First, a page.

On July 28, the Center for Responsible Lender (CRL) published a new report regarding the “persistent damages of high-cost installment loans,” claiming that such loans come with an “operating cost” in fees and interest that far exceeds the amount borrowed, often causing irreparable harm to borrowers. CRL notes that the high-cost low-cost loan market has recently seen the rise of high-cost installment loans with atypically longer terms, typically over a period of months, unlike traditional payday loans, which are typically due at once. sum within fourteen days.
CRL is concerned about the increase in these longer-term loans because they have similar characteristics to other payday loans and car titles, including lack of underwriting, access to bank account or vehicle a borrower as collateral, “structures” that make it difficult for borrowers to repay, excessive rates and fees, and a tendency for loan reversal or stressed reborrowing. CRL concludes that borrowers cannot afford to repay these loans, whether they are structured as an installment or lump sum loan.
The data used in the report was collected via an online survey of 1,000 adults who took out at least one high-cost personal loan in 2019, 2020, or 2021, with samples of 100 black adults and 100 Latino adults who took out high-cost personal loans. such loans. . In addition to the survey, CRL hosted two virtual focus groups with high-cost installment loan borrowers. To be eligible for inclusion in the focus groups, participants had to have taken out a high-cost installment loan, with terms longer than two months in 2019, 2020 or 2021.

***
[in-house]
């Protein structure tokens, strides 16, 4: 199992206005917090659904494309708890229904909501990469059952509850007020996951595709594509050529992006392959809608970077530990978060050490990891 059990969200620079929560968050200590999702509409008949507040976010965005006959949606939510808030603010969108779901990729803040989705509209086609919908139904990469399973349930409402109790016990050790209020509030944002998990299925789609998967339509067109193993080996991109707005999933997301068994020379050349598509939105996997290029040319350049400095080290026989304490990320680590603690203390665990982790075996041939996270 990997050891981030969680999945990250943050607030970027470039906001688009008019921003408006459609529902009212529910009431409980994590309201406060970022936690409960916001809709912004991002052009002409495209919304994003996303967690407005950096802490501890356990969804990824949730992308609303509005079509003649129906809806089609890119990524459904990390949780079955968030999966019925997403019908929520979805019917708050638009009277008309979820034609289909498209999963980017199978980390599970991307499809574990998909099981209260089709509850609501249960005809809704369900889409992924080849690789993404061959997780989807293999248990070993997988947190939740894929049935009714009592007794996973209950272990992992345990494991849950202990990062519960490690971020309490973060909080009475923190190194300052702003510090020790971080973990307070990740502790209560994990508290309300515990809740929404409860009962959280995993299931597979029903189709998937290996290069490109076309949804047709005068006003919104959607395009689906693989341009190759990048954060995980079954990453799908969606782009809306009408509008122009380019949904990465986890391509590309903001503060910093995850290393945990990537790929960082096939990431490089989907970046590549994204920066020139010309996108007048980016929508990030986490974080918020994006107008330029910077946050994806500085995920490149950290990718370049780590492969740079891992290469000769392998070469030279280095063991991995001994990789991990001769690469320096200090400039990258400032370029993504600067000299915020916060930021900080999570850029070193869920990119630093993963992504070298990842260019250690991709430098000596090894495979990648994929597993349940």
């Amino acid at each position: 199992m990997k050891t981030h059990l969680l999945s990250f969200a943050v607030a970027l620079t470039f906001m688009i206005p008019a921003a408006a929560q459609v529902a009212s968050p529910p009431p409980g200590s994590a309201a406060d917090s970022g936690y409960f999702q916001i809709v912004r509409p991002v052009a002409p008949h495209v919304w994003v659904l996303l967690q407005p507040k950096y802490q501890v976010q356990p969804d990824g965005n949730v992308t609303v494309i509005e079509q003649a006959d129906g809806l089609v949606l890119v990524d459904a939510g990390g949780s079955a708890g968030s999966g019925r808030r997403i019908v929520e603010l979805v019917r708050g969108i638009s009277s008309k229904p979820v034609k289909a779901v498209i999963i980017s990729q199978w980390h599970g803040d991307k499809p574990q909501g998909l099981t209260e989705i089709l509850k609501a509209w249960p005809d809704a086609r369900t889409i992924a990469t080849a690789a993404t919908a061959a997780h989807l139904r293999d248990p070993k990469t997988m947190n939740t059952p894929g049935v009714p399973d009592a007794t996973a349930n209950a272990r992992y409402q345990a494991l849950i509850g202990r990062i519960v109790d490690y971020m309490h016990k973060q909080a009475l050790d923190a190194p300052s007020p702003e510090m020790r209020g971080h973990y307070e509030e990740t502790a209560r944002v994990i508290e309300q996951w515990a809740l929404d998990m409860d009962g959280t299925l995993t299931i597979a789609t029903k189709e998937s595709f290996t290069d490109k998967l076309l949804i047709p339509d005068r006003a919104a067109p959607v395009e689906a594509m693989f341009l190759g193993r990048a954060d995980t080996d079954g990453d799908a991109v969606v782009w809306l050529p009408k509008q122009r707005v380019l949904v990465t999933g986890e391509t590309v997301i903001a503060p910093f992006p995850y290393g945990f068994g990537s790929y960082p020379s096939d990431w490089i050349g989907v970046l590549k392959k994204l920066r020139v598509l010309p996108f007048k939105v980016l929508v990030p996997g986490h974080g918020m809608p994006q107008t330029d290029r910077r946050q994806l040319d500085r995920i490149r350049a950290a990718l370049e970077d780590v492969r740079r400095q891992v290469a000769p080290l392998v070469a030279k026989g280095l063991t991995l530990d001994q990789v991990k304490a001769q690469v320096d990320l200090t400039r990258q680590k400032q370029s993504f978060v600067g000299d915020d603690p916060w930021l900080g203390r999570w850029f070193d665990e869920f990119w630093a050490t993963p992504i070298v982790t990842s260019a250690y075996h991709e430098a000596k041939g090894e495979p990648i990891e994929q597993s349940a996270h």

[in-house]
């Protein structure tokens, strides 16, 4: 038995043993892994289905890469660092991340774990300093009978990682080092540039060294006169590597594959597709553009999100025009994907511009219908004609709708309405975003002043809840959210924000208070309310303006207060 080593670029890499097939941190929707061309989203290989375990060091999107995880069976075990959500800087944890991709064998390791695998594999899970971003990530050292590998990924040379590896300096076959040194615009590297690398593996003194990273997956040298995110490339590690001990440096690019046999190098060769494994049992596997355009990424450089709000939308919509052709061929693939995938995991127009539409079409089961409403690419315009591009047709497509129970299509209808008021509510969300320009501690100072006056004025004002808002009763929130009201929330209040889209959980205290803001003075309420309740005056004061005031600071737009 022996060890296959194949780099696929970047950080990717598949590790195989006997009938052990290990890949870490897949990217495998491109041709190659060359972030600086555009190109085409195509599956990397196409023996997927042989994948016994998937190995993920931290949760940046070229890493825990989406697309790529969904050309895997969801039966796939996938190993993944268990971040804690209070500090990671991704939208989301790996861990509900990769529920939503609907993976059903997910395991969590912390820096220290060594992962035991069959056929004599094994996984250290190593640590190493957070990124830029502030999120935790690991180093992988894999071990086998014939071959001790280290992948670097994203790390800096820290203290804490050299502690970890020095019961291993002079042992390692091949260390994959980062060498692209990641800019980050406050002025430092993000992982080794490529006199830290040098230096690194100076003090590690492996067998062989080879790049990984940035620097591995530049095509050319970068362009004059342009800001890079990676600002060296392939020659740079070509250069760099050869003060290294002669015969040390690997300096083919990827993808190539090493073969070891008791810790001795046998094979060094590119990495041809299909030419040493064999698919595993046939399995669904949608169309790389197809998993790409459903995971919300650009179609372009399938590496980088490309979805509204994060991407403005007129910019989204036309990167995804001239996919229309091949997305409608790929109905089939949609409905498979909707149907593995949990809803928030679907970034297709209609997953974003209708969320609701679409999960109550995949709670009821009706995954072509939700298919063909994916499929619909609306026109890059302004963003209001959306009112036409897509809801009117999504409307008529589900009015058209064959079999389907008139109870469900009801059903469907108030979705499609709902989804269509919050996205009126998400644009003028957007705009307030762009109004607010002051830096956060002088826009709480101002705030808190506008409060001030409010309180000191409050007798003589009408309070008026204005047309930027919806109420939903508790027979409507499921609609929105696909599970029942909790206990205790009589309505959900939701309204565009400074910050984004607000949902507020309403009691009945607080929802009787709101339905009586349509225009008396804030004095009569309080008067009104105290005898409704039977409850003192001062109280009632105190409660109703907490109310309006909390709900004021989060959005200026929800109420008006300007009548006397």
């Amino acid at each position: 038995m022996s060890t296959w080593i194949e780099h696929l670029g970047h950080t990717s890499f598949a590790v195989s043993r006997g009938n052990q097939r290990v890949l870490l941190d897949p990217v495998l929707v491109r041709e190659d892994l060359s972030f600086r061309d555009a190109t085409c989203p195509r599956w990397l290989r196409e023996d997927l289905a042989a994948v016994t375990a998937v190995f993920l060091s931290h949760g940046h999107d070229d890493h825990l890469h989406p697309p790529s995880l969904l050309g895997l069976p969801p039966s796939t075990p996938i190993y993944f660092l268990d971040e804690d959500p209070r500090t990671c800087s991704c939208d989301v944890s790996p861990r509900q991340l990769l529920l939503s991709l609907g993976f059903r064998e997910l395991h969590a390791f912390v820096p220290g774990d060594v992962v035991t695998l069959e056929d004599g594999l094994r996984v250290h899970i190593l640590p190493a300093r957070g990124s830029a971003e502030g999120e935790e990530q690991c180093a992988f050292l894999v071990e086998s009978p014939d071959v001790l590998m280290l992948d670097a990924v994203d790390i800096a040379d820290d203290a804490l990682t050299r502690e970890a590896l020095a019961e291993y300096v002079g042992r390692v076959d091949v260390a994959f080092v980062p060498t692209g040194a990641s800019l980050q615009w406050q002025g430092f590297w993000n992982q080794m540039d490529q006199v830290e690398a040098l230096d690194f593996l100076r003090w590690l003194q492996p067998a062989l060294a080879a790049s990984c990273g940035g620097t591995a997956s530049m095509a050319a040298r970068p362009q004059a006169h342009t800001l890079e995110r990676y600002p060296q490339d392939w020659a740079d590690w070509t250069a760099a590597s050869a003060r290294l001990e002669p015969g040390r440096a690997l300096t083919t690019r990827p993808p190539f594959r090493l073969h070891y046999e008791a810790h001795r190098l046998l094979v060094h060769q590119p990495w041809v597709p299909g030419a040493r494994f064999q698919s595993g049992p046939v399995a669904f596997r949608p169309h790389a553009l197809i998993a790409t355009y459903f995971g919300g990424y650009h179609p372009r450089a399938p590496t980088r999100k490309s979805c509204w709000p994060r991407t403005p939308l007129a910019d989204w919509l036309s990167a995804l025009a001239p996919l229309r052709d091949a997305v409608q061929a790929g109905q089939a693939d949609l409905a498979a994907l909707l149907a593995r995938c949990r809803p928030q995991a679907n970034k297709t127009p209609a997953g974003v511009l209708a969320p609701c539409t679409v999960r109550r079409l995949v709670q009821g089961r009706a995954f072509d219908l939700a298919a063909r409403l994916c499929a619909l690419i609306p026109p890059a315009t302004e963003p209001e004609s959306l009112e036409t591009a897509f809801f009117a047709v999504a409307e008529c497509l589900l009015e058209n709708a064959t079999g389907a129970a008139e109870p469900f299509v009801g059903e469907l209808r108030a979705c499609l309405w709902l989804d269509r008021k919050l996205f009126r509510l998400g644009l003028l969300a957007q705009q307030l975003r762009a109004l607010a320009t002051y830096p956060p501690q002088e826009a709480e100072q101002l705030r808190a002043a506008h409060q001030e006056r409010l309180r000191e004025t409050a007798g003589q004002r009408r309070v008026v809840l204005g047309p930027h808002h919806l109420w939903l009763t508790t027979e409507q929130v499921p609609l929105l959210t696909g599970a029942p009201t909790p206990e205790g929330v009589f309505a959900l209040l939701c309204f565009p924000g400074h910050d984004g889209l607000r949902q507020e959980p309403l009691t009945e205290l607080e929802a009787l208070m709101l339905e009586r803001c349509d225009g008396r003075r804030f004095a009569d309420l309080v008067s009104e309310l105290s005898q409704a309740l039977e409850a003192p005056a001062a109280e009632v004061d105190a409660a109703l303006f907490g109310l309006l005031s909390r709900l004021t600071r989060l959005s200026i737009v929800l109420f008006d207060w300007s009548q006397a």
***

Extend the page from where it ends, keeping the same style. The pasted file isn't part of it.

Among other things, the CRL report includes the following findings:
(1) Adverse terms of high-cost installment loans led most loans to be refinanced at least once. For the significant share of borrowers surveyed who have missed or made late payments on their loans, the consequences have been severe.
(2) The burden of repaying high-cost loans often caused borrowers to default on other obligations, resulting in additional debt or a greater financial deficit, aggravating rather than alleviating pre-existing financial difficulties.
(3) Borrowers understood that these loans hurt their credit rating and delayed wealth-building activities such as buying a house or car, investing in a business, or saving money. retirement, but circumstances led them to believe they had no other option to cope with in the short term. -term financial needs.
The American Financial Services Association (ASFA) replied to the CRL report, noting that the CRL groups traditional installment lenders (TILs) and other lenders of titles other than payday and auto into a single category identified as “high-cost installment lenders.” By “misleadingly grouping all forms of installment lenders under one umbrella”, ASFA argues that CRL is confusing both policymakers and consumers because, despite CRL’s assertion that these loans share similar characteristics with other payday and car title loans, it simply isn’t. for TILs. According to the AFSA, unlike these loans, TIL lenders “underwrite and assess customers’ ability to pay; they do not need to access customers’ bank accounts; the terms are clear, with standard monthly payments, no hidden fees, no lump sum payments or prepayment penalties, and credit bureau reporting. »
ASFA also notes, contrary to CRL’s assertion, that there is a great deal of research on the “effects of predatory lending on consumers’ financial status and the benefits of responsible small-dollar lending to consumers, particularly those who have subprime credit ratings” and that CRL’s “fallback policy of imposing interest rate caps to protect consumers” is unworkable and will lead to the proliferation of predatory lenders that CRL opposes.[View source.]